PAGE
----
There is nothing in the exhibit on Qur`anic recitation, which is a vital Islamic art.  There was to my noticing nothing from east Asia, or from central Asia, or from Africa.  There were no modern devotional musical forms represented.  There was to my noticing no poetry—one page of Rumi’s poetry in the original text would have been beautiful.  There was not clothing either—the entire exhibit could have been on Muslim turbans of various kinds and their meaning.  Or on kufis from around the world.  Or on any of many rich and different clothing  traditions from around the Muslim world.

There is very minimal calligraphy, which by itself could fill the entire museum with many different and beautiful forms of expression, from Chinese to Arabic to Turkish and even Japanese forms. In fact, likely 1,000 square feet would not be enough space to do a thorough exhibit of any one of several Islamic art forms, such as calligraphy, carpets, architecture, or pottery. 

But on the positive side, as a general approach the exhibit does show a long range of historical works up to the present, covering the past 600 years (including a Qur`an from the 1400s).  And the exhibit does show materials from several countries, although perhaps it centers on Iran a little bit more heavily than elsewhere.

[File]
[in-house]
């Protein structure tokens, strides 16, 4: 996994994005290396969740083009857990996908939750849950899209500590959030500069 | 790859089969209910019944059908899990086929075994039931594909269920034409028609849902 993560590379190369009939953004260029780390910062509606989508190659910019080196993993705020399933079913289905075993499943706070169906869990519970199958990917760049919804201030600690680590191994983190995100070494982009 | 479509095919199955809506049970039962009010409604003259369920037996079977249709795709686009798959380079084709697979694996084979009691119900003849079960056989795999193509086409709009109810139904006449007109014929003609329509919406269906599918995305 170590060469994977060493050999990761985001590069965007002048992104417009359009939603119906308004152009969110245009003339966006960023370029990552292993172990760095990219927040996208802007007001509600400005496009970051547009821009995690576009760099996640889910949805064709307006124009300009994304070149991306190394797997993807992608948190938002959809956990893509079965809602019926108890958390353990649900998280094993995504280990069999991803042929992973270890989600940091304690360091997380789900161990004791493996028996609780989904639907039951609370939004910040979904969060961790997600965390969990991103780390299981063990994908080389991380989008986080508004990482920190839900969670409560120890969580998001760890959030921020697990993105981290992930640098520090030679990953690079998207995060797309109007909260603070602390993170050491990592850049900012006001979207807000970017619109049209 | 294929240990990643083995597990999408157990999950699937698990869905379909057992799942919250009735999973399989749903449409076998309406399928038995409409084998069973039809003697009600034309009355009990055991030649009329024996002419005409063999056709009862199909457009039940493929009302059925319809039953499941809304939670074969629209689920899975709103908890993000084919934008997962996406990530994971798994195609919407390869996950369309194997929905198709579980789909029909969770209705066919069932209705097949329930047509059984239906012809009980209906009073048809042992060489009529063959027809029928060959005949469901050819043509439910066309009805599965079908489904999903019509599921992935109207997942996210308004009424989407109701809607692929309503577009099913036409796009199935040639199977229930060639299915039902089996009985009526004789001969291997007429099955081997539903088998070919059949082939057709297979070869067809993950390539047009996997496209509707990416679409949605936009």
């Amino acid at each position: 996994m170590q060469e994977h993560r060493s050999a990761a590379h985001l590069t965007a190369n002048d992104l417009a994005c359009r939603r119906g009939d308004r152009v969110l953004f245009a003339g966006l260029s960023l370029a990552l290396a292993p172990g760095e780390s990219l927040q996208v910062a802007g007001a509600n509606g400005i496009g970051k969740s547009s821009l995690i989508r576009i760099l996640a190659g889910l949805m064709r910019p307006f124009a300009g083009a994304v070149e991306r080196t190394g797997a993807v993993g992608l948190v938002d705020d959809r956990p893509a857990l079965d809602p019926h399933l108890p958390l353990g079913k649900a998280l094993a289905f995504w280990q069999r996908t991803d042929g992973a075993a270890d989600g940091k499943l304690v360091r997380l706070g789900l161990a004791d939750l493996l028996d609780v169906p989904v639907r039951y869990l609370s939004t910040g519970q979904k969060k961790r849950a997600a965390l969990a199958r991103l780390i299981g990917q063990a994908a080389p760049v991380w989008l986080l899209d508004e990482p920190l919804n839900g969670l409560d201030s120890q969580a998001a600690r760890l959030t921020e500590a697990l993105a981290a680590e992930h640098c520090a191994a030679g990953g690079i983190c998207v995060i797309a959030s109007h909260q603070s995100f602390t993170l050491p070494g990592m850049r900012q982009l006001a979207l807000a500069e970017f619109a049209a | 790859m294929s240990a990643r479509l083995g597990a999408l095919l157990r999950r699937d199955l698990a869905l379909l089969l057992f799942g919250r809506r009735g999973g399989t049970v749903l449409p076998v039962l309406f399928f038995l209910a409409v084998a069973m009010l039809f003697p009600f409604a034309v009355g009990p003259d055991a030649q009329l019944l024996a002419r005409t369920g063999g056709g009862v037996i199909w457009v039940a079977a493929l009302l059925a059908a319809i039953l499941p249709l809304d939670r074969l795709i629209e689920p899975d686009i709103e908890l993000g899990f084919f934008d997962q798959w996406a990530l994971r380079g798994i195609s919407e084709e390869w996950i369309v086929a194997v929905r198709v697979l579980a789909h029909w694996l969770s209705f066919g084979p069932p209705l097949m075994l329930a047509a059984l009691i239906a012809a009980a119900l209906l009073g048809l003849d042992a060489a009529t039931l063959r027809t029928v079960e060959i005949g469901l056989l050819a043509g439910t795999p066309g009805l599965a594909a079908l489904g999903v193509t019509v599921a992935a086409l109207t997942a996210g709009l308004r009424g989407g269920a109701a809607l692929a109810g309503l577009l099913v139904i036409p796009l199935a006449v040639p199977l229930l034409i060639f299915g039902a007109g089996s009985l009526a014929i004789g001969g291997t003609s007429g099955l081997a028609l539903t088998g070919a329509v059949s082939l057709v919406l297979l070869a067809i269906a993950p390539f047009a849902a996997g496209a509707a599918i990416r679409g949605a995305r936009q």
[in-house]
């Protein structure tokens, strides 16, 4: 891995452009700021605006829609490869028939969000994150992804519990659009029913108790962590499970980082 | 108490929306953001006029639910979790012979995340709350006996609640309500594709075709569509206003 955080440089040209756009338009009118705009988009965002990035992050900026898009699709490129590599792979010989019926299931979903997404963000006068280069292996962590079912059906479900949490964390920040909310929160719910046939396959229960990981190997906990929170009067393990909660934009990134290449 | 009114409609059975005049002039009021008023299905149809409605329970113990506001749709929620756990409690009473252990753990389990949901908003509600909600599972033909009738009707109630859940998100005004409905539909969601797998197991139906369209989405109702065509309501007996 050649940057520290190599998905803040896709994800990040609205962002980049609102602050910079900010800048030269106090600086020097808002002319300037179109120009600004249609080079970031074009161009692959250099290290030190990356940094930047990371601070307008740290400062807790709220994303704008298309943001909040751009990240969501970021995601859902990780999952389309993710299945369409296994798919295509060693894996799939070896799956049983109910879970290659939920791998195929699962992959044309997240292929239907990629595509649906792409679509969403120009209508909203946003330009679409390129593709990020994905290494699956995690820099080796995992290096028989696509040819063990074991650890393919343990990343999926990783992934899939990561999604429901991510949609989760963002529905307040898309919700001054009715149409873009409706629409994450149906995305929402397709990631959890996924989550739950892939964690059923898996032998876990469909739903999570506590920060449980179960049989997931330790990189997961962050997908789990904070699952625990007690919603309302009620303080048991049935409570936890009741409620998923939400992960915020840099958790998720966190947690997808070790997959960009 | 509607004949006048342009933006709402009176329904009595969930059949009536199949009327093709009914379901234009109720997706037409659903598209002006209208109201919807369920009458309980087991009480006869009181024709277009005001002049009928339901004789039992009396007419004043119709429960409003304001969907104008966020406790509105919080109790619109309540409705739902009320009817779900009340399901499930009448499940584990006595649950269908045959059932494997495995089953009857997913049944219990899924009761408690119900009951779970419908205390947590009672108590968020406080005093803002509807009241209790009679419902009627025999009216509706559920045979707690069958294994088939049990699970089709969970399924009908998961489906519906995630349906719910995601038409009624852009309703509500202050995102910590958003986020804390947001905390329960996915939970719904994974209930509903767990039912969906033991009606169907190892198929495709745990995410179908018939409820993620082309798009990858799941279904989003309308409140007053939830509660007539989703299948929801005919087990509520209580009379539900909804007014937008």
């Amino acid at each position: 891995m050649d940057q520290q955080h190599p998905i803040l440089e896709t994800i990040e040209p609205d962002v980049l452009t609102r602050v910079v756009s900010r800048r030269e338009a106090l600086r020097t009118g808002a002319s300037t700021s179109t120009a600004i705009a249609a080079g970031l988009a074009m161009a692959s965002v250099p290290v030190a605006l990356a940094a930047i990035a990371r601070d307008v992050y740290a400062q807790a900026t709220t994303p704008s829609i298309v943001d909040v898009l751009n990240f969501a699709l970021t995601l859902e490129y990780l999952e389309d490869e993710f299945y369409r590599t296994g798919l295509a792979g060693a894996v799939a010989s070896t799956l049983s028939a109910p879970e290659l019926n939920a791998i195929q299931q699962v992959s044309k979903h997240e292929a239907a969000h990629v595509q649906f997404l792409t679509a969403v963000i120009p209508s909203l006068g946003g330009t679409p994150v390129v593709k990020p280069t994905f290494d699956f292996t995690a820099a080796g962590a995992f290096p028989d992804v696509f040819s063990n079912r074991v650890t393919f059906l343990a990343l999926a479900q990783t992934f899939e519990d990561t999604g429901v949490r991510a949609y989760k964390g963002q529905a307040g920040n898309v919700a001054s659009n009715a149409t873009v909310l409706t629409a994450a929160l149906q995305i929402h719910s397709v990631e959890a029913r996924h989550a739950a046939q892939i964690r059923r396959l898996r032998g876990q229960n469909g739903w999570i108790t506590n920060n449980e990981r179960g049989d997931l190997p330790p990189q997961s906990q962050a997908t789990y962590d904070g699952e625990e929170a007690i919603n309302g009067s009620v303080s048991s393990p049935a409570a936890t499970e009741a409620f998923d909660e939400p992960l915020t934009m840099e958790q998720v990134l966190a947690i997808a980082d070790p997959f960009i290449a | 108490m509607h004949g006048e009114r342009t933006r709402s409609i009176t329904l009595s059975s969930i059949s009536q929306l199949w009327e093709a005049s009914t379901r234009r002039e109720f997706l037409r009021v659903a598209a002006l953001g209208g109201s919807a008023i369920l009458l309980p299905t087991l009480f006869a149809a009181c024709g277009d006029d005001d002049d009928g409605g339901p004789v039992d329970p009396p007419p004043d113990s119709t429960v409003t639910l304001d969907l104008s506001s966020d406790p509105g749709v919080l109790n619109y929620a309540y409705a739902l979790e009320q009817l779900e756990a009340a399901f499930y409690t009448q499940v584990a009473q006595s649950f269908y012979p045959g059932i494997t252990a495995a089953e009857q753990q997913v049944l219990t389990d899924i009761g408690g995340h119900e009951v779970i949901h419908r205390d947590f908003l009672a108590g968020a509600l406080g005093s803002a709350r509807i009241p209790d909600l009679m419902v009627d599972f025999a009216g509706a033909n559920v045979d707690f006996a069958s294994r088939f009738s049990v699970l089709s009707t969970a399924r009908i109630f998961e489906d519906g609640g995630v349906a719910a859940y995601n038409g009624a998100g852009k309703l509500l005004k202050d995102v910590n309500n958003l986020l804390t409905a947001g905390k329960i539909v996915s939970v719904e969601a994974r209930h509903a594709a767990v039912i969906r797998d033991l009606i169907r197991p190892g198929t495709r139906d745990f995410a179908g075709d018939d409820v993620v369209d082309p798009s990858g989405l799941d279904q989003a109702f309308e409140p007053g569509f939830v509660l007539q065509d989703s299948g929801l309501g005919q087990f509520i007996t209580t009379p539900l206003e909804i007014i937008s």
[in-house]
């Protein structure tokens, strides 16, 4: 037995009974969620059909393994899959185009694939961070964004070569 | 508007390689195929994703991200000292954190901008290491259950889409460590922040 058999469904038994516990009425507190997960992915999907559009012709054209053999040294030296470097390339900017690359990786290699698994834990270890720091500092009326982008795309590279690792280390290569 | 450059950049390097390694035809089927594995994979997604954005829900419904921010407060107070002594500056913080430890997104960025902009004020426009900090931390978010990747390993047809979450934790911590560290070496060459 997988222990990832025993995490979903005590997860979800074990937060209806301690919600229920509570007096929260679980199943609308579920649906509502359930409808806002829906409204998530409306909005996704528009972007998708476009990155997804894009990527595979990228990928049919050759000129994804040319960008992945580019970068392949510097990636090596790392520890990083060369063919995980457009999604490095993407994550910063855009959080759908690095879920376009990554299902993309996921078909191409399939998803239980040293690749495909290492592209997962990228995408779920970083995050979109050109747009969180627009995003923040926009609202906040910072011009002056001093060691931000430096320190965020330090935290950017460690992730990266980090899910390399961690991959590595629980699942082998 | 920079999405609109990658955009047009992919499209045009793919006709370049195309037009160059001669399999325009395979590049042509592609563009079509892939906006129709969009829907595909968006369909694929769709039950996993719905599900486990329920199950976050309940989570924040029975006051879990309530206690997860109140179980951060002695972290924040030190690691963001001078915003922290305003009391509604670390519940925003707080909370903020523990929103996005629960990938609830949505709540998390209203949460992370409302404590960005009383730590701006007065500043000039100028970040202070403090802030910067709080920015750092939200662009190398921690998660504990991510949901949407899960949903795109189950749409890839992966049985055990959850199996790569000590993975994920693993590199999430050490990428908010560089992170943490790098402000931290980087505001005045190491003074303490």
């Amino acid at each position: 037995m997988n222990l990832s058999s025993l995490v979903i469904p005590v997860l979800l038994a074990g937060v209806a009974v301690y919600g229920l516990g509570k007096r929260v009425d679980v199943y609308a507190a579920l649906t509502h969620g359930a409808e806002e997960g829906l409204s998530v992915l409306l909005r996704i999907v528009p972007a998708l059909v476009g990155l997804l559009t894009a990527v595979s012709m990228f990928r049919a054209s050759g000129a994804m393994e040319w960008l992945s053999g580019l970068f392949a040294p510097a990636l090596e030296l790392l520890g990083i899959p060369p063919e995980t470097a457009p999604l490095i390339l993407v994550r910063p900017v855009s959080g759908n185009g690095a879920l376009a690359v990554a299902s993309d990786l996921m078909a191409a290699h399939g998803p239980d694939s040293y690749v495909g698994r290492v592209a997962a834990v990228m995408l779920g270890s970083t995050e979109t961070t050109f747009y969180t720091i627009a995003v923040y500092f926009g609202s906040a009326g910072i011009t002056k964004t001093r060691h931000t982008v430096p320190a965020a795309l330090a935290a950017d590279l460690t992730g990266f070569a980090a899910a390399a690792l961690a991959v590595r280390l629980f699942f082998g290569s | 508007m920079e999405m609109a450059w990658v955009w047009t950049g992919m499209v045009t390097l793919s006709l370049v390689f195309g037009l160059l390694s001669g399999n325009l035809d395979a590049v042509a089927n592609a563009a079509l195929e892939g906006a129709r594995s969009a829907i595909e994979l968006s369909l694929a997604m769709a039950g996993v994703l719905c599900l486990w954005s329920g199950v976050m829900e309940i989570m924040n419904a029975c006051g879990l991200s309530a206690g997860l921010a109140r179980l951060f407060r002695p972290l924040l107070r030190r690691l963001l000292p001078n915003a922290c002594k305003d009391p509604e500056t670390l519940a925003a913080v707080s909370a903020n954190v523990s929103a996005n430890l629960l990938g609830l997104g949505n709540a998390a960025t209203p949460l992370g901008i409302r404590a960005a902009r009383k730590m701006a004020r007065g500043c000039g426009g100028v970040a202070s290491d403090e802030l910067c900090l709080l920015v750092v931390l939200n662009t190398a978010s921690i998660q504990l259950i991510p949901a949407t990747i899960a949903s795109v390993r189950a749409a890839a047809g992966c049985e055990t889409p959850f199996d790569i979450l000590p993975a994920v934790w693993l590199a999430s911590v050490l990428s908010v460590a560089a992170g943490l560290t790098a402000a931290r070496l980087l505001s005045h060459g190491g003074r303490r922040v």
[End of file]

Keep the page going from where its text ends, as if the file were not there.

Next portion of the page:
The striking thing about this exhibit is first that Islamic art is in reality something that is in use in daily life, not something that Muslims hide from daily view, from the prayer carpets Muslims use, to the recitation they perform at specified intervals, to the buildings they live in and gardens they nurture, and the clothing they create.  And the natural and intrinsic beauty of this is different at a fundamental level from the concept of art as an icon that is produced and then ensconced in a museum for occasional admiration.

And, perhaps, another lesson from the exhibit is that Islamic art is something best demonstrated by Muslims themselves.  Still, the DIA has done something very gracious and important by devoting a substantial and expensive portion of its real estate to opening the world of Islamic art to museum visitors.